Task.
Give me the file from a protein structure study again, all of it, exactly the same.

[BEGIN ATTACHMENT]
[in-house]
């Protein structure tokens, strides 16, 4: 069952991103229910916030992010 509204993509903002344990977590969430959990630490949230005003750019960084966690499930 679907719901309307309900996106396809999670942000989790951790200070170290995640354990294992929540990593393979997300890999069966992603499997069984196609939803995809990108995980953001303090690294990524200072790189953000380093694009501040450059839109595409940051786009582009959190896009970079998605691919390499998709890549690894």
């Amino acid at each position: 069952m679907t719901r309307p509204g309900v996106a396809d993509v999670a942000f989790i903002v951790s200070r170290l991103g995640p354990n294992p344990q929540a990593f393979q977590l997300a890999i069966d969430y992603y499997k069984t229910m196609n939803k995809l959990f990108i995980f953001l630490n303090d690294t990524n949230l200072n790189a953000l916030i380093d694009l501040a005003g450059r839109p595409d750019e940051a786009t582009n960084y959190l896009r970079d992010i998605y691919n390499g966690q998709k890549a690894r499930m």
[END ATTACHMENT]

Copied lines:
[in-house]
């Protein structure tokens, strides 16, 4: 069952991103229910916030992010 509204993509903002344990977590969430959990630490949230005003750019960084966690499930 679907719901309307309900996106396809999670942000989790951790200070170290995640354990294992929540990593393979997300890999069966992603499997069984196609939803995809990108995980953001303090690294990524200072790189953000380093694009501040450059839109595409940051786009582009959190896009970079998605691919390499998709890549690894």
């Amino acid at each position: 069952m679907t719901r309307p509204g309900v996106a396809d993509v999670a942000f989790i903002v951790s200070r170290l991103g995640p354990n294992p344990q929540a990593f393979q977590l997300a890999i069966d969430y992603y499997k069984t229910m196609n939803k995809l959990f990108i995980f953001l630490n303090d690294t990524n949230l200072n790189a953000l916030i380093d694009l501040a005003g450059r839109p595409d750019e940051a786009t582009n960084y959190l896009r970079d992010i998605y691919n390499g966690q998709k890549a690894r499930m």